The Future of Horror: 9 Female Filmmakers Transforming the Genre

The Future of Horror: 9 Female Filmmakers Transforming the Genre

Horrorific content by jessicagomez on February 12th, 2020 | Horror News |

This February marks the 11th Annual Women in Horror Month, where the horror community comes together to recognize the women both in front of and behind the camera of our favorite horror flicks. Horror has always had strong roots in feminism (as explored in depth over at Morbidly Beautiful), and it’s high time that the women behind the camera get the credit they’re due.

The past decade has been rife with great horror films with women at the helm. Karyn Kusama, Issa López, and Jennifer Kent have made the world sit up and take notice: women are just as interested in, and just as capable of, the art of horror filmmaking as any man - and in certain ways, women can dissect the horrors of humanhood from a more nuanced perspective.

This #WiHM, we’ve chosen to showcase the new face of horror - the young women who represent where the genre is heading. These powerful young directors are just getting started in making their mark, and they will inevitably change the future of horror film:

Gigi Saul Guerrero

Guerrero has been creating horror shorts for years, but she broke into features with her Matador segment of The ABCs of Death 2.5. From there, she was tapped to direct a segment for Into the Dark, the Blumhouse series of anthology films on Hulu. Culture Shock was a visceral and timely account of an illegal immigrant’s horrifying experience in America, and from there it was clear that Guerrero had a keen eye and true understanding of the genre. Her influence from the Latinx perspective is filling a large gap in American horror, and with more horror films already on the horizon, she’s proven that she’s a force to be reckoned with.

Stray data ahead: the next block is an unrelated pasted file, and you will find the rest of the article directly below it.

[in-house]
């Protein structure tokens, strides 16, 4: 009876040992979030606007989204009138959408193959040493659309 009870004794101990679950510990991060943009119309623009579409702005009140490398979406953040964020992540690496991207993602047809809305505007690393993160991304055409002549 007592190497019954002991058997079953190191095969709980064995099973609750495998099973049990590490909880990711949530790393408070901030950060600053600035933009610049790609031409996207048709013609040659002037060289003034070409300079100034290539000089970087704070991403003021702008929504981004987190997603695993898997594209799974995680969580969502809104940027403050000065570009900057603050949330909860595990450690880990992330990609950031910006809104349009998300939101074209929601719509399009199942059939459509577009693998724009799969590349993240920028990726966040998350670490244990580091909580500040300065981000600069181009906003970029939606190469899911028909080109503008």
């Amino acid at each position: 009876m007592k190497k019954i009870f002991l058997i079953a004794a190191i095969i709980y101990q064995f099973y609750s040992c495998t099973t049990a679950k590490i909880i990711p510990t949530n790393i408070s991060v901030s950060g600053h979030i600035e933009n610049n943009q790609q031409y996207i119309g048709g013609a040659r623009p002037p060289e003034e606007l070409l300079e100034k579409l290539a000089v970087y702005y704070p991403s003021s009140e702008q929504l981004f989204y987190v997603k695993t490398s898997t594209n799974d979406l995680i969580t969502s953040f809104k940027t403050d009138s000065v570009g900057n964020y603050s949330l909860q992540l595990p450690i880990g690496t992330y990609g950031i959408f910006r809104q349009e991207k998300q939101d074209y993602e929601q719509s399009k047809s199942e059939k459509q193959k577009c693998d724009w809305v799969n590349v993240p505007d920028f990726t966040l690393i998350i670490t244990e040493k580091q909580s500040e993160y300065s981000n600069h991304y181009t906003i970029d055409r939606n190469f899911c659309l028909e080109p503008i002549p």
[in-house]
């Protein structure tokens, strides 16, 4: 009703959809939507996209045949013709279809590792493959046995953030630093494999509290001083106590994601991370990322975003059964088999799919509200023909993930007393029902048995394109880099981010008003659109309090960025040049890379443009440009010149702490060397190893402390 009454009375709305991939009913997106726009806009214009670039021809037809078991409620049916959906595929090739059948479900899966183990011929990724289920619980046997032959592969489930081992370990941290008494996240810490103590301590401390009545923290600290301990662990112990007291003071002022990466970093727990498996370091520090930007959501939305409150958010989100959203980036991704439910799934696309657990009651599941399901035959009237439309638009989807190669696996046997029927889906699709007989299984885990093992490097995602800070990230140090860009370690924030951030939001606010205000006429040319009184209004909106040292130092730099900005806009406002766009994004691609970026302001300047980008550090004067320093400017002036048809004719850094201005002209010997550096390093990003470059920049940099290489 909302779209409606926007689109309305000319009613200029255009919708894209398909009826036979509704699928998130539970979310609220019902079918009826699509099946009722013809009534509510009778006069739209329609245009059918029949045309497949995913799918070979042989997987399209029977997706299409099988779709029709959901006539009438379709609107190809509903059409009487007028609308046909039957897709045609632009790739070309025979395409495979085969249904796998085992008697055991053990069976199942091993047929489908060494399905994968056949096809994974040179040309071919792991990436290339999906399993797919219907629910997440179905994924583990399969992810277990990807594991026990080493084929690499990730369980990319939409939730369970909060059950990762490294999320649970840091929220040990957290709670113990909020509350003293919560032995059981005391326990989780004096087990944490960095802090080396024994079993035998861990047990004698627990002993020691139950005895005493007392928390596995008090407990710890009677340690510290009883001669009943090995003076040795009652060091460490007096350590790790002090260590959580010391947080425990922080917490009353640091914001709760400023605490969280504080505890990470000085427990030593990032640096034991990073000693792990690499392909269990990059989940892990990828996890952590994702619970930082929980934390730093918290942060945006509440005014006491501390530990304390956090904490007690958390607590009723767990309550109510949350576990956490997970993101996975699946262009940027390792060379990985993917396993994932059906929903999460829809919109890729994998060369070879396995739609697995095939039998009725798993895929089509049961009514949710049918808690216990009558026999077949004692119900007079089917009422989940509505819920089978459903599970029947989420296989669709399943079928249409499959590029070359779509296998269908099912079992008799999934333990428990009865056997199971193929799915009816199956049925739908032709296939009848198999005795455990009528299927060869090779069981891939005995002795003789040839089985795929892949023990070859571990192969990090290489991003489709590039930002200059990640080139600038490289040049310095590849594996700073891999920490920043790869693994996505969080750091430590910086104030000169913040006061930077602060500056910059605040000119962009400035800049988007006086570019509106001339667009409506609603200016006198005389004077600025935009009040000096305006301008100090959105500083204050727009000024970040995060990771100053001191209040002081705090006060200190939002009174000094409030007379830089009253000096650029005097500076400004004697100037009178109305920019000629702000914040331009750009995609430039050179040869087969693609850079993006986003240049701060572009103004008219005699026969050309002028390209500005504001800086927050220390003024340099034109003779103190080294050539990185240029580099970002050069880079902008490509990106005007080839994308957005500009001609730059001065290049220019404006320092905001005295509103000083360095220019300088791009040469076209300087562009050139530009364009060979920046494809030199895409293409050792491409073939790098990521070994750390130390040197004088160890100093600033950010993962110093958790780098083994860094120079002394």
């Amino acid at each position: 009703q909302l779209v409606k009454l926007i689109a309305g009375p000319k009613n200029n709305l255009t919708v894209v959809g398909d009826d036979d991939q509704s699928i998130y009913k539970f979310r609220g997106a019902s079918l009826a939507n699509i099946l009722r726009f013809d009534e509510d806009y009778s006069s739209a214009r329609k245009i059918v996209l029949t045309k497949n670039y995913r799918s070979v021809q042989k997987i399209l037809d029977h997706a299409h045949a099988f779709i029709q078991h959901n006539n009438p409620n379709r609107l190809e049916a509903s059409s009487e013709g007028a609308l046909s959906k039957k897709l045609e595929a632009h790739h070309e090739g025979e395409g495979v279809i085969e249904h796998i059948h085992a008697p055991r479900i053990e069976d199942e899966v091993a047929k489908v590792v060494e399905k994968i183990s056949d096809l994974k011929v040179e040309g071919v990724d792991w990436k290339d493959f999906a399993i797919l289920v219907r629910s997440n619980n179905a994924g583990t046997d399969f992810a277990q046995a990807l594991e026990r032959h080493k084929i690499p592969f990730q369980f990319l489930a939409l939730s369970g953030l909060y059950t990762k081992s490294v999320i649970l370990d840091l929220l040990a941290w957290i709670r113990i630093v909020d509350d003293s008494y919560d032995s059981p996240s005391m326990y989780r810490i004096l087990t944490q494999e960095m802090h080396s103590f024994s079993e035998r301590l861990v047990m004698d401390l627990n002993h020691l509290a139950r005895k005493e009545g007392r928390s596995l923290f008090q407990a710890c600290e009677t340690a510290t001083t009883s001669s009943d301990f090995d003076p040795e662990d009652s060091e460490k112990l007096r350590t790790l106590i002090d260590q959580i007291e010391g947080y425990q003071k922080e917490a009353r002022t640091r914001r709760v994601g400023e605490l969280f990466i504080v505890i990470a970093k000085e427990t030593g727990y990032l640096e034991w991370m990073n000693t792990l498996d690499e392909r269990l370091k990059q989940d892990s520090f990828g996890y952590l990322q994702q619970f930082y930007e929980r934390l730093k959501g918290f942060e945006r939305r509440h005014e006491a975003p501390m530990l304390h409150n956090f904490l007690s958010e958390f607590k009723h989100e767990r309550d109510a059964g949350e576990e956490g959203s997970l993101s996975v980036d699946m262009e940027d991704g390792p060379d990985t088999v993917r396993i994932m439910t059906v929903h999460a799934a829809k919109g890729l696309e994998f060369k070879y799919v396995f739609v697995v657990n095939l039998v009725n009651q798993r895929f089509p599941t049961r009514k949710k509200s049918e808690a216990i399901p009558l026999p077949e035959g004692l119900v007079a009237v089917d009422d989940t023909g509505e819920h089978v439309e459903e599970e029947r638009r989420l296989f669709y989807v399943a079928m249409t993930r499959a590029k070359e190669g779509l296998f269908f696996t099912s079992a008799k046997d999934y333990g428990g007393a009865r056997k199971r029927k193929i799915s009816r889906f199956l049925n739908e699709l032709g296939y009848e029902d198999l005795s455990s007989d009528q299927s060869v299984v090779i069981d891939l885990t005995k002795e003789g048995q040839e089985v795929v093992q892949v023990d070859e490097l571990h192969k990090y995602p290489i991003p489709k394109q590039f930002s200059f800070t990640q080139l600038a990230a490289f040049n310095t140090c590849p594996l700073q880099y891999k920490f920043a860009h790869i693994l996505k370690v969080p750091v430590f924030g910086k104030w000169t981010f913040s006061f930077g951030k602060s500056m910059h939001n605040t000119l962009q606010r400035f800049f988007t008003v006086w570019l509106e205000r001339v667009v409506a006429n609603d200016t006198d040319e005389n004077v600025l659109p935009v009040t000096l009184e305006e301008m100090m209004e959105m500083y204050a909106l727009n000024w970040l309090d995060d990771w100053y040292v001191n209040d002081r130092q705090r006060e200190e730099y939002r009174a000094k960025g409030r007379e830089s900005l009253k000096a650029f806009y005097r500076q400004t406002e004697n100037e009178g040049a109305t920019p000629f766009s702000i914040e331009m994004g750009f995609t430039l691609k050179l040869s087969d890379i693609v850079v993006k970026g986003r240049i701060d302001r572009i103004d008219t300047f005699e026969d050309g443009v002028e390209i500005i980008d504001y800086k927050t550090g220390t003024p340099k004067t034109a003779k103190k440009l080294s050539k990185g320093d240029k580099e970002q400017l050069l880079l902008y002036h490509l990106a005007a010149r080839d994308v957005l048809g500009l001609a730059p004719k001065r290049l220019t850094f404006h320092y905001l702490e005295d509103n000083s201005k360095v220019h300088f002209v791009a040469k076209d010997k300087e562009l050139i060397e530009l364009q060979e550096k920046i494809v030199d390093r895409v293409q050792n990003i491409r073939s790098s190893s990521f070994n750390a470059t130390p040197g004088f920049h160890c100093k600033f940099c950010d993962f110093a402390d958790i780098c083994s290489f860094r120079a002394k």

Sophia Takal

Takal’s #MeToo inspired remake of the classic Black Christmas was polarizing, but she’s shown us time and again that she’s making films that get people talking. She’s behind the New Year, New You film of the Into the Dark series and emotional horror Always Shine; both explore the terrifying aspects of female relationships in a way that only women can fully understand. You may recognize her from a memorable and shocking performance as Stephanie in the “Second Honeymoon” segment of V/H/S.

Chelsea Stardust

Chelsea is no stranger to the horror biz - she worked for years as Jason Blum’s executive assistant before venturing out on her own to create some badass horror films. Her crazy fun horror comedy Satanic Panic was a favorite of 2019, and her Into the Dark film All That We Destroy examines the trauma of an unhealthy mother-child bond in a truly unnerving way. She’s making films that are creative and fresh - a breath of fresh air for the genre.

Nikyatu Jusu

Jusu has an impressive pedigree, and her proclivity to use societal themes for horror is a gift that likens her to Jordan Peele. Her short Suicide by Sunlight premiered at Sundance after winning a slew of awards and critical accolades. The film features black vampires who are able to walk in daylight due to the melanin in their skin, allowing blackness to be a source of power. Peele’s success has proven that Black Horror is both imperative and coveted in these times, and we believe Jusu will be right alongside him blazing the trail to powerful cinema in the genre.